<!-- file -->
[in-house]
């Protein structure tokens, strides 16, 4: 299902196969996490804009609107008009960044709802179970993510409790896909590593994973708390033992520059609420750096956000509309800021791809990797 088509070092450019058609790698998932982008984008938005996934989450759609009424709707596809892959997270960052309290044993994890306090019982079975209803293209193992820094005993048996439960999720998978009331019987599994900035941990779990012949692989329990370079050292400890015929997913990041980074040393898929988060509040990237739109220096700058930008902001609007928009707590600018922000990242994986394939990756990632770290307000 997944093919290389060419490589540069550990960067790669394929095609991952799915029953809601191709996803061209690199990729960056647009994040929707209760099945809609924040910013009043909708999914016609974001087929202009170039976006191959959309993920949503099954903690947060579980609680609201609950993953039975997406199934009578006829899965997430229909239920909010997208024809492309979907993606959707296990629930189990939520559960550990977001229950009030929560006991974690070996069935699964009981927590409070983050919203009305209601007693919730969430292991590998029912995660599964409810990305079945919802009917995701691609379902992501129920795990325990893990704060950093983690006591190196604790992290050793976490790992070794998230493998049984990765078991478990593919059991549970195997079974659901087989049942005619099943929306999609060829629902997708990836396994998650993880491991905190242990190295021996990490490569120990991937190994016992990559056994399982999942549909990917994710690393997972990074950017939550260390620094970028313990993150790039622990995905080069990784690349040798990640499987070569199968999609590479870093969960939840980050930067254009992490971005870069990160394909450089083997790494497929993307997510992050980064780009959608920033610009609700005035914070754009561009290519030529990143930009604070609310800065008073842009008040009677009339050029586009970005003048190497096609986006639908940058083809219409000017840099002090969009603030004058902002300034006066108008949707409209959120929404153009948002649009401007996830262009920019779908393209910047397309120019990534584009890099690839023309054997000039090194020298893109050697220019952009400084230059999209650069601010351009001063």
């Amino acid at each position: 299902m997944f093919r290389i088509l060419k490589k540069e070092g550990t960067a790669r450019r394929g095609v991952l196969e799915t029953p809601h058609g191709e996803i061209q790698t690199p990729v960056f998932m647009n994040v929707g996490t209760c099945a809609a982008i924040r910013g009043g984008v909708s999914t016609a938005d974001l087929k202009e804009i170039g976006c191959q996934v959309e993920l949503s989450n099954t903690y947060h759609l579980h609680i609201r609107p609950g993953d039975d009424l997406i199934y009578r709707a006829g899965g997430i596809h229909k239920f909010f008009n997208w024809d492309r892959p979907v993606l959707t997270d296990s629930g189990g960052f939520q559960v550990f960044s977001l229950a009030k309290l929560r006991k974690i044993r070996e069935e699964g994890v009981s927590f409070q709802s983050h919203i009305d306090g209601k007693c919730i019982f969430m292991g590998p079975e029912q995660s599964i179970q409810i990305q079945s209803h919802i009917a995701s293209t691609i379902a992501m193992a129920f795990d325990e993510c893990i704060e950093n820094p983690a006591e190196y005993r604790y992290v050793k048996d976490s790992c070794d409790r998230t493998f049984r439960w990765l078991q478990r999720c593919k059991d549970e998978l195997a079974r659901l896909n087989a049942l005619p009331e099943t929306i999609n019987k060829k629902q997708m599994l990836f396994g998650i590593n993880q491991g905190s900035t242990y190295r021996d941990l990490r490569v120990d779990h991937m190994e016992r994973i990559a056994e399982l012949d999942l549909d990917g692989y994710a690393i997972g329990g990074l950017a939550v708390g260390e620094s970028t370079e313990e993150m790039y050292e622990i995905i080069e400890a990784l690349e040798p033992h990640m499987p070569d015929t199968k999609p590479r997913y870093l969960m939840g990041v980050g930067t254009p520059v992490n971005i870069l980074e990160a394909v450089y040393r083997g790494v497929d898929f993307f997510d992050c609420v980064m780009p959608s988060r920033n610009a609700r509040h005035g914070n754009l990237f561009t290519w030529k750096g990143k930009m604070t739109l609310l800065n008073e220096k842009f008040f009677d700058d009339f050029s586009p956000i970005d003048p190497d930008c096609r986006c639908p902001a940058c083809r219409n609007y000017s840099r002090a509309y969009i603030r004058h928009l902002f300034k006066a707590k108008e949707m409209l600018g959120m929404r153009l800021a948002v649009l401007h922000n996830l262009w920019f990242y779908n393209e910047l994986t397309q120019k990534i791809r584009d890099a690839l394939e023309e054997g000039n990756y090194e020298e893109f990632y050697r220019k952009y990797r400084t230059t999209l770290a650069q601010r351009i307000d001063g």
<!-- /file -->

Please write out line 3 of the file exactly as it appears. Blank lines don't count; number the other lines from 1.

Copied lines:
């Amino acid at each position: 299902m997944f093919r290389i088509l060419k490589k540069e070092g550990t960067a790669r450019r394929g095609v991952l196969e799915t029953p809601h058609g191709e996803i061209q790698t690199p990729v960056f998932m647009n994040v929707g996490t209760c099945a809609a982008i924040r910013g009043g984008v909708s999914t016609a938005d974001l087929k202009e804009i170039g976006c191959q996934v959309e993920l949503s989450n099954t903690y947060h759609l579980h609680i609201r609107p609950g993953d039975d009424l997406i199934y009578r709707a006829g899965g997430i596809h229909k239920f909010f008009n997208w024809d492309r892959p979907v993606l959707t997270d296990s629930g189990g960052f939520q559960v550990f960044s977001l229950a009030k309290l929560r006991k974690i044993r070996e069935e699964g994890v009981s927590f409070q709802s983050h919203i009305d306090g209601k007693c919730i019982f969430m292991g590998p079975e029912q995660s599964i179970q409810i990305q079945s209803h919802i009917a995701s293209t691609i379902a992501m193992a129920f795990d325990e993510c893990i704060e950093n820094p983690a006591e190196y005993r604790y992290v050793k048996d976490s790992c070794d409790r998230t493998f049984r439960w990765l078991q478990r999720c593919k059991d549970e998978l195997a079974r659901l896909n087989a049942l005619p009331e099943t929306i999609n019987k060829k629902q997708m599994l990836f396994g998650i590593n993880q491991g905190s900035t242990y190295r021996d941990l990490r490569v120990d779990h991937m190994e016992r994973i990559a056994e399982l012949d999942l549909d990917g692989y994710a690393i997972g329990g990074l950017a939550v708390g260390e620094s970028t370079e313990e993150m790039y050292e622990i995905i080069e400890a990784l690349e040798p033992h990640m499987p070569d015929t199968k999609p590479r997913y870093l969960m939840g990041v980050g930067t254009p520059v992490n971005i870069l980074e990160a394909v450089y040393r083997g790494v497929d898929f993307f997510d992050c609420v980064m780009p959608s988060r920033n610009a609700r509040h005035g914070n754009l990237f561009t290519w030529k750096g990143k930009m604070t739109l609310l800065n008073e220096k842009f008040f009677d700058d009339f050029s586009p956000i970005d003048p190497d930008c096609r986006c639908p902001a940058c083809r219409n609007y000017s840099r002090a509309y969009i603030r004058h928009l902002f300034k006066a707590k108008e949707m409209l600018g959120m929404r153009l800021a948002v649009l401007h922000n996830l262009w920019f990242y779908n393209e910047l994986t397309q120019k990534i791809r584009d890099a690839l394939e023309e054997g000039n990756y090194e020298e893109f990632y050697r220019k952009y990797r400084t230059t999209l770290a650069q601010r351009i307000d001063g």